Black Cyborgs: Blackness Narratives in Technology, Speculative Fiction, and Digital Cultures

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Black Cyborgs: Blackness Narratives in Technology, Speculative Fiction, and Digital Cultures

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This project draws from the deep well of Black science fiction, original interviews with Black science fiction authors, and popular media case studies and analysis to generate new discourses about Black people and technology. Exploring the ways Black people have taken up both science fiction and technology, I argue that Black feminist thinkers can use both as blueprints for survival, joy, and community-building. Seeking to find strategies for effective communication within our shared political and technosocial lives, this project advances speculative fiction and cyborg theory as dynamic tools which we must utilize to build the future of feminist studies, Black studies, and digital political organizing. Beginning with Donna Haraway’s essay “A Manifesto for Cyborgs: Science, Technology, and Socialist Feminism in the 1980s,” and expanding to recent explorations of the cyborg from women of color theorists like Joy James and Jasbir Puar, I situate Black feminist cyborgs in the current field of feminist cyborg theory. I offer a “part-time” Black feminist cyborg theory, a practical aesthetic which aids Black people’s movement and theorizing in digital spaces, chronicled by hashtags and characterized by the fast-paced nature of digital communication. To illustrate the possibilities of such an aesthetic, I engage Chicana philosopher Maria Lugones’ theory of traveling to the metaphorical “worlds” of other women. I extend her work, envisioning a part-time Black feminist cyborg optimized for travel to and through the digital worlds of social media like Facebook and Twitter, asking how Black people arrive in these worlds and what they experience once there. Illuminating a tradition of technological engagement by Black communities and calling attention to dreams of futures free of oppression, my interdisciplinary project shapes the future directions of Black feminist theory, digital organizing, and political resistance to entrenched and renewed white supremacy.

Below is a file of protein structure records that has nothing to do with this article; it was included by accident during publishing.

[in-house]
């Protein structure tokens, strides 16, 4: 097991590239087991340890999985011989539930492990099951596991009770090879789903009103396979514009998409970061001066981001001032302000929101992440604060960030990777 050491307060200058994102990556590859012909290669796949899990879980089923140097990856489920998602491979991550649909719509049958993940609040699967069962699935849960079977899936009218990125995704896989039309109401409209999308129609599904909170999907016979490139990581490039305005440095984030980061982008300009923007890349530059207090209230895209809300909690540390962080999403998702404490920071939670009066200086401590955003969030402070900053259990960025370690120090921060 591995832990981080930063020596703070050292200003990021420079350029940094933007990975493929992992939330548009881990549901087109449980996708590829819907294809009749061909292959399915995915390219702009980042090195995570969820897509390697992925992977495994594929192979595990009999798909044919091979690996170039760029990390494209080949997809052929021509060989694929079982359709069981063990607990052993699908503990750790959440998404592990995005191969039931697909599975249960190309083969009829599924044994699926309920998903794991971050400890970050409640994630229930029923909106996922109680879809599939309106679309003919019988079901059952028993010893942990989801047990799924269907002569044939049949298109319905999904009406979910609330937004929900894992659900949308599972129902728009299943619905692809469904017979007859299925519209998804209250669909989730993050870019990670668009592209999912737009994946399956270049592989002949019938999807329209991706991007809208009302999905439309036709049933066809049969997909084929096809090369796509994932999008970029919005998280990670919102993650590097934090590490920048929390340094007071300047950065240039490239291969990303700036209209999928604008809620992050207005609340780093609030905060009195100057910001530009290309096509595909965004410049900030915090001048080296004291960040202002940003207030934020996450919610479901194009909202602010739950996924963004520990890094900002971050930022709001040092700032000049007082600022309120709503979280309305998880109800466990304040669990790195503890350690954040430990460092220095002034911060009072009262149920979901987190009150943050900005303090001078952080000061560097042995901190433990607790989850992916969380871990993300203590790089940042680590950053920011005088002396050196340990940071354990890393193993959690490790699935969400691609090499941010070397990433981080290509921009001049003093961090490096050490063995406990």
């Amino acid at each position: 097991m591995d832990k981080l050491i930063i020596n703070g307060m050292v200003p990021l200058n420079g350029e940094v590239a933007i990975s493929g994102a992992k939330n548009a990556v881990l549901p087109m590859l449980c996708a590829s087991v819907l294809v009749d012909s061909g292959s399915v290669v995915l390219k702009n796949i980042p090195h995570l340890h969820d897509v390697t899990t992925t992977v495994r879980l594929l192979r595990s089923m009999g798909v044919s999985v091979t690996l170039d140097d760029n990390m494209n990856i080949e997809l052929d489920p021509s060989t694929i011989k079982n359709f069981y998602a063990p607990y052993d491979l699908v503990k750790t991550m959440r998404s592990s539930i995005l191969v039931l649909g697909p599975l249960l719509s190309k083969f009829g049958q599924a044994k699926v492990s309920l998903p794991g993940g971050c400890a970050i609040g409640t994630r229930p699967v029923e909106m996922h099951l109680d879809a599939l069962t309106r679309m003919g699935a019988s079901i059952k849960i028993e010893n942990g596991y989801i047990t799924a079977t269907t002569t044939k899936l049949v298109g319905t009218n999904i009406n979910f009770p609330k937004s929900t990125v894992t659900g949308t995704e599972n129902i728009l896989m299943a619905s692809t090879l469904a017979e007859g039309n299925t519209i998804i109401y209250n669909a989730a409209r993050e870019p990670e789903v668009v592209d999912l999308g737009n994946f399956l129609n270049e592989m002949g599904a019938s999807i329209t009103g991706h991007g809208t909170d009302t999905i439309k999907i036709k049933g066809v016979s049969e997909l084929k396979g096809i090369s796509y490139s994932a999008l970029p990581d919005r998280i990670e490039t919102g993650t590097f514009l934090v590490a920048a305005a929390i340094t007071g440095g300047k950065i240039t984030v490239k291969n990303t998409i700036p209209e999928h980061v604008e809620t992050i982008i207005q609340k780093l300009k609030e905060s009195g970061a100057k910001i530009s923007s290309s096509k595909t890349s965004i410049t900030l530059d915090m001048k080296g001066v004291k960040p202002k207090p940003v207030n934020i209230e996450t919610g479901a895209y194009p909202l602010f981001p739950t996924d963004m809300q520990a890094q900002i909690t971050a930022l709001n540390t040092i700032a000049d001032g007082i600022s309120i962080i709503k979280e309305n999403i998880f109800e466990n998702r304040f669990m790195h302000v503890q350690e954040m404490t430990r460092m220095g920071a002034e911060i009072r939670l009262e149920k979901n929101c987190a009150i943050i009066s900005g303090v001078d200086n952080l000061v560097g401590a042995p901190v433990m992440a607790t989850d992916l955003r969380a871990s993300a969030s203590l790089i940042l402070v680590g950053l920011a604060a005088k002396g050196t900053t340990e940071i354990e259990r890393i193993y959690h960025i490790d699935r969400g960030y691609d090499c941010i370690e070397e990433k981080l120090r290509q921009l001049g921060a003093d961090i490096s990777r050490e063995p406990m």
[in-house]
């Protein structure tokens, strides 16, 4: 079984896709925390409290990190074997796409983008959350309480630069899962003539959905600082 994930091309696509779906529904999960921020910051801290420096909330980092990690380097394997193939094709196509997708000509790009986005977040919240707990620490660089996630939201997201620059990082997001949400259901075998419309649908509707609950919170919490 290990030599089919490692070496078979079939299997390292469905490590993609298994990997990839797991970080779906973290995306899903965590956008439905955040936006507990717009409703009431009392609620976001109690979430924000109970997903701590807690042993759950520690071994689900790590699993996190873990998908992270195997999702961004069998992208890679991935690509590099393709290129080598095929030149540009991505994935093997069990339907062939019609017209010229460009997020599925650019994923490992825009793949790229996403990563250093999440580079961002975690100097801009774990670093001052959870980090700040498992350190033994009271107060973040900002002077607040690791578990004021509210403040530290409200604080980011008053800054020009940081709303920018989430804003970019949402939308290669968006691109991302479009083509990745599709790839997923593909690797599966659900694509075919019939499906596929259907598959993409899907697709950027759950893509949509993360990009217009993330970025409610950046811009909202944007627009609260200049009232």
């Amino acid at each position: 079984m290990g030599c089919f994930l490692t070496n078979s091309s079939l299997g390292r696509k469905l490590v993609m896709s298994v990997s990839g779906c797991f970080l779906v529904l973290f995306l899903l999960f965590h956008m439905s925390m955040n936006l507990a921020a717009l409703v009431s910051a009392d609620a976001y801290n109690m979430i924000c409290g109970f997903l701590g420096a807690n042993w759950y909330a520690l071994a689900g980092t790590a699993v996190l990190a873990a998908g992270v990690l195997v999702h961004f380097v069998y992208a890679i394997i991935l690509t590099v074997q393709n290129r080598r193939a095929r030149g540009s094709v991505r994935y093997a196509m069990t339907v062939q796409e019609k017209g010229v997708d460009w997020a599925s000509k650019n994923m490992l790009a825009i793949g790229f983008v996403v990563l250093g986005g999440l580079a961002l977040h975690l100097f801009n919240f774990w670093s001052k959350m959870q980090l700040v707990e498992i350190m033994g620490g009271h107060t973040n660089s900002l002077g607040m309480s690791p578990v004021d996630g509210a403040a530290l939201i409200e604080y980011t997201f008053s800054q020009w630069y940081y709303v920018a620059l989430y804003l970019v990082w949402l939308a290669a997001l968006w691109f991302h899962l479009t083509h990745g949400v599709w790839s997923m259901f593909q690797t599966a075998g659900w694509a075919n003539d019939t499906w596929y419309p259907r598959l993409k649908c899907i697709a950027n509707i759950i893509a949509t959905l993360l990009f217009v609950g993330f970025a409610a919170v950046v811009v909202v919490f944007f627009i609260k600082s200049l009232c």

University of Minnesota Ph.D. dissertation. June 2020. Major: Feminist Studies. Advisors: Catherine Squires, Annie Hill. 1 computer file (PDF); vii, 229 pages.

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Gunn, Caitlin. (2020). Black Cyborgs: Blackness Narratives in Technology, Speculative Fiction, and Digital Cultures. Retrieved from the University Digital Conservancy,

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